Thursday, May 31, 2012

Jen Lynn Barnes on Taylor Swift and Werewolves

We're continuing our string of ridiculously multi-talented scientist guests.  Today's question comes from acclaimed author and newly minted psychology PhD Dr. Jennifer Lynn Barnes.  (She still has that new PhD smell!)  Earlier this year, Jen successfully defended her PhD thesis "Fiction and Development: What Adults' and Children's Story Preferences Tell Us About the Cognitive Science of Fiction" at Yale University.  While in graduate school, she somehow found time to write several young adult novels. At present, she has 11 titles to her name, including her most recent book, Taken by Storm: A Raised by Wolves Novel, the finale of the Raised by Wolves trilogy.

Jen writes,

If Taylor Swift were a werewolf, how tall would she be in her wolf-form (assuming conservation of mass during shifting)?1

While there's normally no guarantee of mass conservation in fictional worlds (see my earlier estimation on The Incredible Hulk), we're explicitly told that the lovely Ms. Swift gains no mass in her hirsute form.  As such, our first task is to figure how much she weighs at present.  Since I only claim my estimates are accurate to within an order of magnitude, I could justifiably state her weight as being any number between 10 and 1000 pounds.  Still, there's a reason Enrico Fermi was a physicist and not a carnival weight-guesser.  I suspect it might have had something to do with disliking the feeling one gets after being whacked upside the head by the heel end of a starlet's shoe after you tell her she looks like she's roughly 1000 pounds.  If only to avoid a nasty suit from Ms. Swift's lawyers, I'm going to try to be more accurate on this one.2

Google has apparently added a new feature that lists a celebrity's vital stats when you search for his/her name.   I was surprised to find Ms. Swift listed at 5'11".  While certainly slender, Taylor Swift is fairly tall.  As such, a reasonable guess would be about 120 pounds.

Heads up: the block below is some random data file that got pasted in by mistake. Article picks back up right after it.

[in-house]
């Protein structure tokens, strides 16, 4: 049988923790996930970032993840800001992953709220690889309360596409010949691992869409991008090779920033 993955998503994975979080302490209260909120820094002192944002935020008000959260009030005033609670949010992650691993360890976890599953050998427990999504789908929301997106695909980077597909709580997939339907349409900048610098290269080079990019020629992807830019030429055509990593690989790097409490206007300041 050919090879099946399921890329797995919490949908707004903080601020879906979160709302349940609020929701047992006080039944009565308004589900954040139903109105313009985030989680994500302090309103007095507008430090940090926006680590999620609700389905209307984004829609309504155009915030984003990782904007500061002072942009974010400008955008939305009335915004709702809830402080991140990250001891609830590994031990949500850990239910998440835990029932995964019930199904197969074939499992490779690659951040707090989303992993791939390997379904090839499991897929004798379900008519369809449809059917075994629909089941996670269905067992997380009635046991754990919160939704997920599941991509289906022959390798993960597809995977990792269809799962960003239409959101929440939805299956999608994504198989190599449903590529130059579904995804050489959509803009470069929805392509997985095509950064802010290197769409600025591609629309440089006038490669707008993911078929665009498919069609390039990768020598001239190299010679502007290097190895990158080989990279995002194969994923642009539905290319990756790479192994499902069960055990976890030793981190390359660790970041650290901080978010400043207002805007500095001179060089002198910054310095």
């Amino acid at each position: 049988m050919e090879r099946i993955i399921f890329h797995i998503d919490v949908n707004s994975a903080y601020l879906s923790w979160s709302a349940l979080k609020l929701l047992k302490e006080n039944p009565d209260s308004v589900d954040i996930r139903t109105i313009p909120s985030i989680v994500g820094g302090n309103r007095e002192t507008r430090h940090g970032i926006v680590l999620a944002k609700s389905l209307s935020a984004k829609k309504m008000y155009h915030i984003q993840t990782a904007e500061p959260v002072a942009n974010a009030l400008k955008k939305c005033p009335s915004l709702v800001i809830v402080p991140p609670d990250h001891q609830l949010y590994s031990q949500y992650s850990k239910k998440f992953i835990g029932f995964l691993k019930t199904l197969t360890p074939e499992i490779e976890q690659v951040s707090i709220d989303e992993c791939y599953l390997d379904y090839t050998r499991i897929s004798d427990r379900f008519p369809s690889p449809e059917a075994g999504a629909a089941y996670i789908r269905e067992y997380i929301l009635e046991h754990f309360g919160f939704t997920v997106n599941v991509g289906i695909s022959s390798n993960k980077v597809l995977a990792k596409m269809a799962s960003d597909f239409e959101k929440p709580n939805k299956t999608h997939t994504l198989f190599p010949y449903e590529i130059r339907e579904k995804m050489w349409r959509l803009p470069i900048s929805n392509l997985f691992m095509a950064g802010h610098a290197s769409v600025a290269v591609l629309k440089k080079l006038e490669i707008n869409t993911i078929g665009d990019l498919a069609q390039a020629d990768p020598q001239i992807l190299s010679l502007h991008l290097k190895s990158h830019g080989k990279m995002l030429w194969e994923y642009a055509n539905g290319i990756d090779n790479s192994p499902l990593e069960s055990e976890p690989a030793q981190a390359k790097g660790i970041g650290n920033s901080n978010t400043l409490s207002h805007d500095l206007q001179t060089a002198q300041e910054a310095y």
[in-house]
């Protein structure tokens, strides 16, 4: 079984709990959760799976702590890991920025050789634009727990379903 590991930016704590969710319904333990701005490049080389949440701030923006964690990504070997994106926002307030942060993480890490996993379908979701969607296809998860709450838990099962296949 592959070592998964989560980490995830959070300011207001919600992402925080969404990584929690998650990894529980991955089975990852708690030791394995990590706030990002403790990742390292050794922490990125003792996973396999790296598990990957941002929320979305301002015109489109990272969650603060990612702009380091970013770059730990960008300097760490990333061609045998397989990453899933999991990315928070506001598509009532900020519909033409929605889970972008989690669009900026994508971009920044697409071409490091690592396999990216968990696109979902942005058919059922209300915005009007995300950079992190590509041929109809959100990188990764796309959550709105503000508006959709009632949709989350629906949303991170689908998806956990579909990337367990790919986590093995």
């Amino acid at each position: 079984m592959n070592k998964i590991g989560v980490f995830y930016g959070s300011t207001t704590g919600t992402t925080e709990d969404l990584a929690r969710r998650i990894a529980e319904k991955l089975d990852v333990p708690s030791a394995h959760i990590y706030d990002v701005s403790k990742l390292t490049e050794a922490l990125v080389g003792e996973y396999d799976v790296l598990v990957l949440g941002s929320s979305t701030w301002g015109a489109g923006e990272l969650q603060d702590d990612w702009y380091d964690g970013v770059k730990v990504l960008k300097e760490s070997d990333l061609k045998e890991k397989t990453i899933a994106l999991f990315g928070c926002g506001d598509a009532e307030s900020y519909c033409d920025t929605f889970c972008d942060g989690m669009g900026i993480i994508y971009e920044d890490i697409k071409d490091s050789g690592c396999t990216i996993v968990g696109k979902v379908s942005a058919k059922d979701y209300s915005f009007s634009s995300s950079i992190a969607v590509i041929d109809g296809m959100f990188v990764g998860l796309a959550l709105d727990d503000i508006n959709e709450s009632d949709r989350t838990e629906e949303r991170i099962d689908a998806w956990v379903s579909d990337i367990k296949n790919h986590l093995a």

If we consider gray wolves, we find they're about 34 inches tall at the shoulder and weigh roughly 85 pounds.  In Ballparking, I discuss scaling in the context of animal sizes.  Assuming everything remains proportional, an animal's mass m will increase as its height h cubed,

m ~ h3.

Taylor Swift weighs about 1.4 times as much as a typical wolf.  If you scale a wolf up to this weight, its height will increase by a factor of about (1.4)1/3≈ 1.12.   That's about 12 percent larger than a normal wolf.  As such, a lupine Swift would be about 38 inches tall.

Great question, Jen!  You can order Jen's new book on Amazon and follow her on Twitter at @jenlynnbarnes.
[1] What's with this correlation between lycanthropes and the name Taylor?  Taylor Lautner, Taylor Swift, Chicago Wolves assistant coach Karl Taylor....
[2] I know weight is a sensitive topic for some people.  Ms. Swift, if you're reading this and at all offended, I will personally do any calculation you like to make it up to you.

Aaron Santos is a physicist and author of the books How Many Licks? Or How to Estimate Damn Near Anything and Ballparking: Practical Math for Impractical Sports Questions.   Follow him on Twitter at @aarontsantos.

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